There are three T's in "distribute tobacco". When I speak the phrase, I pronounce all of them.
Student or Learner
Hi! I have the following utterance here:
[. . .] to advertise, market and distribute tobacco products to our kids...
Is there any connected speech phenomena applying here regarding the /t/ sound? Because I don't pronounce both /t/ sounds, just one of them, but how do i transcribe it then? /ˈdɪstrɪbjuː təˈbękəʊ/ or /ˈdɪstrɪbjuːt əˈbękəʊ/? I know I should maybe write it in one word, but my lecturer don't want us to.
I'm thankful for every help that I get. I'm sorry if my English is not good.
It's hard to say without hearing your actual pronunciation. A phonetic transcription would depend on your pronunciation.
You say you don't pronounce some of the /t/ sounds. Is that because you're leaving them out (elision), or because the sound of /t/ is changed because it has merged with another sound (assimilation)? Which /t/ do you leave out? Transcription will need to reflect which /t/ is missing.
Many times, the two go hand in hand. If you elide a phoneme, then the phonemes on either side of that missing sound may start to assimilate, which is different than assimilating one pair of the three phonemes.
In other words, with assimilation, a sound sort of just gets (well) hidden or covered up, where with elision it's completely lost.
Although since your native language is German, I'm betting it's more likely elision with the particular set of words. German tends to elide /t/ when it occurs in multi-sibilant plosive combinations, which is what you've got in 'distribute tobacco'. That phrase is full of sibilants and stops.
I'd wager that you're eliding that 2nd /t/ in distribute, but that's just a guess based on a few beers.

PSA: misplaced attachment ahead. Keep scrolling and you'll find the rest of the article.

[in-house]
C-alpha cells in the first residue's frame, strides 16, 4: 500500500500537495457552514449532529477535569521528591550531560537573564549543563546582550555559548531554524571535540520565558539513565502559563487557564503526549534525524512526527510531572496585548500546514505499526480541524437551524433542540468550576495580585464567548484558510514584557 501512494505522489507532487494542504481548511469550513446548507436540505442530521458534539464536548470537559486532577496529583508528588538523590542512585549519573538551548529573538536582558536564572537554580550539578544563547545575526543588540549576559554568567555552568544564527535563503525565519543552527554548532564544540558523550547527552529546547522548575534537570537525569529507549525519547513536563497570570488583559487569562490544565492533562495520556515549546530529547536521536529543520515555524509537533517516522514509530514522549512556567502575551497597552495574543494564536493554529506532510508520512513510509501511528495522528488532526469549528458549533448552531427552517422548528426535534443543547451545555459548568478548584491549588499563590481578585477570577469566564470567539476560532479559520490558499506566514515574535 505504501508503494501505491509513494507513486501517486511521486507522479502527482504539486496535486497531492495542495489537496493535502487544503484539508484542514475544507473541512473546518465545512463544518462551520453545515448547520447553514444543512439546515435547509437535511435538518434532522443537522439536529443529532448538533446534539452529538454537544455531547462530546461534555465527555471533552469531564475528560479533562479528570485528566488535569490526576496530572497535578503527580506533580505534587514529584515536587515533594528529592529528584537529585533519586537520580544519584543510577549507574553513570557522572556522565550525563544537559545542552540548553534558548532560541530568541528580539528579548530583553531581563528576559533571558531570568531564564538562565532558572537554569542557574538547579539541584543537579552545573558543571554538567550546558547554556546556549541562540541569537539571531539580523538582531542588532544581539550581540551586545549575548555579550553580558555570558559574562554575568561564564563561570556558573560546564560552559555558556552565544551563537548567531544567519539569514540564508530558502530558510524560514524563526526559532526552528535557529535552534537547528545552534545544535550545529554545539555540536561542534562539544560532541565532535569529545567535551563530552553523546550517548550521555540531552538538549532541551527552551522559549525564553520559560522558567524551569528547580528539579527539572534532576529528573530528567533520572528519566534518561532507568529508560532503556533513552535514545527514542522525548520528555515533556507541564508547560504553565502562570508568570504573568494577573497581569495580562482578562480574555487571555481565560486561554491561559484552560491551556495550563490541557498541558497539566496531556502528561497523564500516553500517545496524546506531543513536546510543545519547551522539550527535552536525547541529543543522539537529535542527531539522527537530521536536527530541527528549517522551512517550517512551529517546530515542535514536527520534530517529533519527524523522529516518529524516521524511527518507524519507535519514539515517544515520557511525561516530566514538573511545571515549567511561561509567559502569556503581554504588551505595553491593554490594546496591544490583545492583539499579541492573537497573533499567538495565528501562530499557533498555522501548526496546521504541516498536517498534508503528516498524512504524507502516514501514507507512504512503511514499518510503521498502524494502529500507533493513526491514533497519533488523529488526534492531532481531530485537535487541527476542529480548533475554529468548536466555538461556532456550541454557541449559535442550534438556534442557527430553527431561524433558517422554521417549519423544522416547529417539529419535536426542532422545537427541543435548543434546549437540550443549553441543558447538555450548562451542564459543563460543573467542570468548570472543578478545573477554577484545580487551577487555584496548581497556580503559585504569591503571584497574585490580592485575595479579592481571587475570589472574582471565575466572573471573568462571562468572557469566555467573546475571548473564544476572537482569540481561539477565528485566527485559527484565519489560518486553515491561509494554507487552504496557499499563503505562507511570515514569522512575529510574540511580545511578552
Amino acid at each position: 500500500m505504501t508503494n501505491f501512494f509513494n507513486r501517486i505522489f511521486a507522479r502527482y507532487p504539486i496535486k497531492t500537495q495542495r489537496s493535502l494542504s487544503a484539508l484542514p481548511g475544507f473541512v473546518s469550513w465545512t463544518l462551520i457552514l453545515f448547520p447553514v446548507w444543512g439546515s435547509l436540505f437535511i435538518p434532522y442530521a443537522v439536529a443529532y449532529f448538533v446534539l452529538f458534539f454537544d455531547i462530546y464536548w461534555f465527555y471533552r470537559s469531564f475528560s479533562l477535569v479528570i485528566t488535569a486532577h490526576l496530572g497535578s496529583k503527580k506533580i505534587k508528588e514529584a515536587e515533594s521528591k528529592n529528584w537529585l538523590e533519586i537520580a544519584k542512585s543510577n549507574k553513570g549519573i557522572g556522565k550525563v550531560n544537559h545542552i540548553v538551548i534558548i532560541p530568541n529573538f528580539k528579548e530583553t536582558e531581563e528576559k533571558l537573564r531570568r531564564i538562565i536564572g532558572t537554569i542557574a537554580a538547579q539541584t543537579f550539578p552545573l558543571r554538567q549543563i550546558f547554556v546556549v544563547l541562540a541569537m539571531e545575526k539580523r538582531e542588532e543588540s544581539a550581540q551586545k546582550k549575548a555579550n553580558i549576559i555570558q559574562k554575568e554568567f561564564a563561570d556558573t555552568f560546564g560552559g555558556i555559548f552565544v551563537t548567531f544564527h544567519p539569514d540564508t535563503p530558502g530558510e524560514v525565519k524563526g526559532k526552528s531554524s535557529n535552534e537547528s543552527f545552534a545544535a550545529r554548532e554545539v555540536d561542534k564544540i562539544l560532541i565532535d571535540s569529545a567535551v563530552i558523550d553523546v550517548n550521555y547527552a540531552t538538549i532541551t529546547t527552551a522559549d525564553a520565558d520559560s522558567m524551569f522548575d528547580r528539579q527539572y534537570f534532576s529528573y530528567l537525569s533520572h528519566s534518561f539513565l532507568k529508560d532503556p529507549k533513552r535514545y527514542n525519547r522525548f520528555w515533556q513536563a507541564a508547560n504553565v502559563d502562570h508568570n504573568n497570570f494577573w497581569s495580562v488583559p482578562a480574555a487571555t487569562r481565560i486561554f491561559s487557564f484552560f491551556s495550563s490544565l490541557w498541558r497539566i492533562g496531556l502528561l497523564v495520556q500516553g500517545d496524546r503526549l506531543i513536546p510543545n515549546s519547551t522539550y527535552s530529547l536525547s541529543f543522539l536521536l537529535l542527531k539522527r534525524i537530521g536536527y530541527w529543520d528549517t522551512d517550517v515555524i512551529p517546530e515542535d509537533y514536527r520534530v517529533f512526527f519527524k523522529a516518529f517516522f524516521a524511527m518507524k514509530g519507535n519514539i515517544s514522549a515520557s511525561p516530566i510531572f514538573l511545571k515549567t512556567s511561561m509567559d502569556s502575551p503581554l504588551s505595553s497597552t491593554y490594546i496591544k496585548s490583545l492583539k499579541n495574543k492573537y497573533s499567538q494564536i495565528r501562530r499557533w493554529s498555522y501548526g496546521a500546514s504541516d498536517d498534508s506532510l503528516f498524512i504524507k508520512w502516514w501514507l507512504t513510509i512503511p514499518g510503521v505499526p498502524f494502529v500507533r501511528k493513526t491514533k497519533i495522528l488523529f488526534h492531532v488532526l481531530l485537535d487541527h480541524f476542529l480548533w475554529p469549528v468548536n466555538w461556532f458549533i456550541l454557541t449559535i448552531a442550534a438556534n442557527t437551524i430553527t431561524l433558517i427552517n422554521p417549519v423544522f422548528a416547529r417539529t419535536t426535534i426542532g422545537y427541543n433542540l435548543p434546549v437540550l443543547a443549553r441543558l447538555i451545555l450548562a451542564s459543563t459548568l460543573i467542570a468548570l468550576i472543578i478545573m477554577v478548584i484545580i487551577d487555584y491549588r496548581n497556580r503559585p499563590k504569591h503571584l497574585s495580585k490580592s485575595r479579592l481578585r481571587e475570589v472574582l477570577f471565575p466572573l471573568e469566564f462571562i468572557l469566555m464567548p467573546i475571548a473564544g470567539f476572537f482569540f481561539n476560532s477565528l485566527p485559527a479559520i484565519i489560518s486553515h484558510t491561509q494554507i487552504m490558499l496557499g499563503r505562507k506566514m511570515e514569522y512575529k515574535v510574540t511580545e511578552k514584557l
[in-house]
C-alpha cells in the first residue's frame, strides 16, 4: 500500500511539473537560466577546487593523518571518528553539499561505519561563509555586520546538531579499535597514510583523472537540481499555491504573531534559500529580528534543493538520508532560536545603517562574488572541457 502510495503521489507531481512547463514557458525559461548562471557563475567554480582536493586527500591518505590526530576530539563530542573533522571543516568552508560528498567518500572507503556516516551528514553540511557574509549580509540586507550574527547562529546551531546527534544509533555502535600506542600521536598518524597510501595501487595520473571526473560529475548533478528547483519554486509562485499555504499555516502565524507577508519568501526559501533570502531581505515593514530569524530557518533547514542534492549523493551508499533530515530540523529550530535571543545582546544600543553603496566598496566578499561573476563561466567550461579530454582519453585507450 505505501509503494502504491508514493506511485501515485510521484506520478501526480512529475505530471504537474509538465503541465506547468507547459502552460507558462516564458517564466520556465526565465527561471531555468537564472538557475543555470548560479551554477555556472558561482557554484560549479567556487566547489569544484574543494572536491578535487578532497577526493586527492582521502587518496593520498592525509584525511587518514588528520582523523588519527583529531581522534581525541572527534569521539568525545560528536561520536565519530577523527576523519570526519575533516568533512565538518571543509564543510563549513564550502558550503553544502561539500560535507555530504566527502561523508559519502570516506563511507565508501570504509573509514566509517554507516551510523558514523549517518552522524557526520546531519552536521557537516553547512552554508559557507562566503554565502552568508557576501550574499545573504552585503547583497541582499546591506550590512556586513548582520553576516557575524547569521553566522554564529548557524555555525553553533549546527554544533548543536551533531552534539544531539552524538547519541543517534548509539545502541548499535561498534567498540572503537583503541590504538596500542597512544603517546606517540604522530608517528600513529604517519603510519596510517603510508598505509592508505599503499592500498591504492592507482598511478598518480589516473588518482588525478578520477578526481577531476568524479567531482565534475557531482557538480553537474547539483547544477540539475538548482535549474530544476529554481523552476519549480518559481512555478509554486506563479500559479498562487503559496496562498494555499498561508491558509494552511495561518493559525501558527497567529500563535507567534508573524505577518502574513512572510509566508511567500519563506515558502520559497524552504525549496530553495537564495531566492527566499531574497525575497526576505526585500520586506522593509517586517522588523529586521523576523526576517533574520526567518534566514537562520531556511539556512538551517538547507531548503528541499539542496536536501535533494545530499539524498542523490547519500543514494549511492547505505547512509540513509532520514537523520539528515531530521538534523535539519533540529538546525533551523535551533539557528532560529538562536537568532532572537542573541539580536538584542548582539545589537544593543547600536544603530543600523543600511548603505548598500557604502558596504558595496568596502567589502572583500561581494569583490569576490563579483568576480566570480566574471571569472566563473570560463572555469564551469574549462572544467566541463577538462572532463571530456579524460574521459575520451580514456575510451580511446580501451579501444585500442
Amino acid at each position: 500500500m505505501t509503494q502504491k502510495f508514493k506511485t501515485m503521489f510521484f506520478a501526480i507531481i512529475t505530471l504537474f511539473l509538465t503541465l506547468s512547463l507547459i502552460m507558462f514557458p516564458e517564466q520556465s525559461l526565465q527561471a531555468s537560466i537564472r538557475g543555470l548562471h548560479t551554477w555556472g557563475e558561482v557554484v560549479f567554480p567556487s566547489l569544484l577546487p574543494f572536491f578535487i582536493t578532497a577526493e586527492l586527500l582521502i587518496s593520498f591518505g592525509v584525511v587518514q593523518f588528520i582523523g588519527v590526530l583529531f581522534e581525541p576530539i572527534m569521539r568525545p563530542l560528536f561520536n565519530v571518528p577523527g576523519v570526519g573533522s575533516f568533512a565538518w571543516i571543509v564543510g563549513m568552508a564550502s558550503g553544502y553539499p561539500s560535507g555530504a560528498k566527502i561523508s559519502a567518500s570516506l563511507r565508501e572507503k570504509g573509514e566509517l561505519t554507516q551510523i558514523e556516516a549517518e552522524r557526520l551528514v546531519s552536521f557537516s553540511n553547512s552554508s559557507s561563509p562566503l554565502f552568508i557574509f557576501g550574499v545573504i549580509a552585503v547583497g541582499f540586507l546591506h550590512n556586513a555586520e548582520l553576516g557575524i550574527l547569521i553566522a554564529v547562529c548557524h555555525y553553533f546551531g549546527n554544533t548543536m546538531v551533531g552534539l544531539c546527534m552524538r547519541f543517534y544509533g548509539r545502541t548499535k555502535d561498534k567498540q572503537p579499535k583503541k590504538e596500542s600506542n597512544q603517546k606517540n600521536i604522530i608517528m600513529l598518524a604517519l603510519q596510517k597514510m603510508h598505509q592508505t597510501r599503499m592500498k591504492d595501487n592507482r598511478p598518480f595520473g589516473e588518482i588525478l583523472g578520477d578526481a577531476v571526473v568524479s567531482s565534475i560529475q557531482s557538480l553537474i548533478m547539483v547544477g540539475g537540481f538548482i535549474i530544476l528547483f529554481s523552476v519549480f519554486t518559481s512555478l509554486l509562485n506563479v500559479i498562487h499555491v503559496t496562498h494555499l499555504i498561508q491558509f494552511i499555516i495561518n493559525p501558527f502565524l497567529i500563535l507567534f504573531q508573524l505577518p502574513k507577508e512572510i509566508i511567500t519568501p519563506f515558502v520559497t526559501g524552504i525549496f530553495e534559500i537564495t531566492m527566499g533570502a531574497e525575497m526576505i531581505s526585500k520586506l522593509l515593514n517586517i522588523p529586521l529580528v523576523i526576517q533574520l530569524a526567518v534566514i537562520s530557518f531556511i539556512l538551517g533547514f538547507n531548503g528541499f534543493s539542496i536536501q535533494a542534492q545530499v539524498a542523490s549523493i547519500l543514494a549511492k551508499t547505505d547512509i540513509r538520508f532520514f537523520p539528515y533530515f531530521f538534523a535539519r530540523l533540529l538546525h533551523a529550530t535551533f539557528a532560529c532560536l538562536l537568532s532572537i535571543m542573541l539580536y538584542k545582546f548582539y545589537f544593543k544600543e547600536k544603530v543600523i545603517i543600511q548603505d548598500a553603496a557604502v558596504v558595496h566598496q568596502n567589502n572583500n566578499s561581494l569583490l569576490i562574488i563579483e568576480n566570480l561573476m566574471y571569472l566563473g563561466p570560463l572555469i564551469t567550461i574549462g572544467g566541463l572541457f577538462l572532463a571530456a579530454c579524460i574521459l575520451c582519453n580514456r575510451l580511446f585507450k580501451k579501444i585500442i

Yes, Skrej, you're right. It's the second "t" which I'm eliding. So you pronounce all of them? That would mean that there's no phenomenom at all :D But it sounds so weird to me.
Many English people would actually pronounce the first /t/ but not release it. They would then continue straight to the second /t/, which is the one that is not exploded. If you are really pronouncing only one /t/, then you will sound unnatural.
If you know any native speakers, get them to say naturally "In Ireland they use euros, but in England they stick to the pound" and "Tourism is now the main source of income, but tin mining was the main source for hundreds of years". In the first, you'll hear the single aspirated /t/ in 'but in'. In the second, in 'but tin', some people, especially if they are enunciating clearly, will pronounce two aspirated /t/ sounds. If they are speaking naturally however, you'll hear what could be taken as a single /t/, but is in fact an unexploded /t/ followed by the exploded/aspirated one, with no gap between. If you have a very good ear, you'll notice that this sound is longer than the single /t/. The aspiration is more pronounced in 'but tin' than in 'but in'. This is the situation with 'distribute tobacco'. MikeNewYork, who pronounces two clear /t/ sounds in '...bute tobacco' is in the minority of native speakers if he does that in informal conversation, though it's not uncommon in more formal speech
Some speakers of American English voice the /t/ in 'but in' so that it can sound like a /d/. They do not voice the /t/ in 'tin'.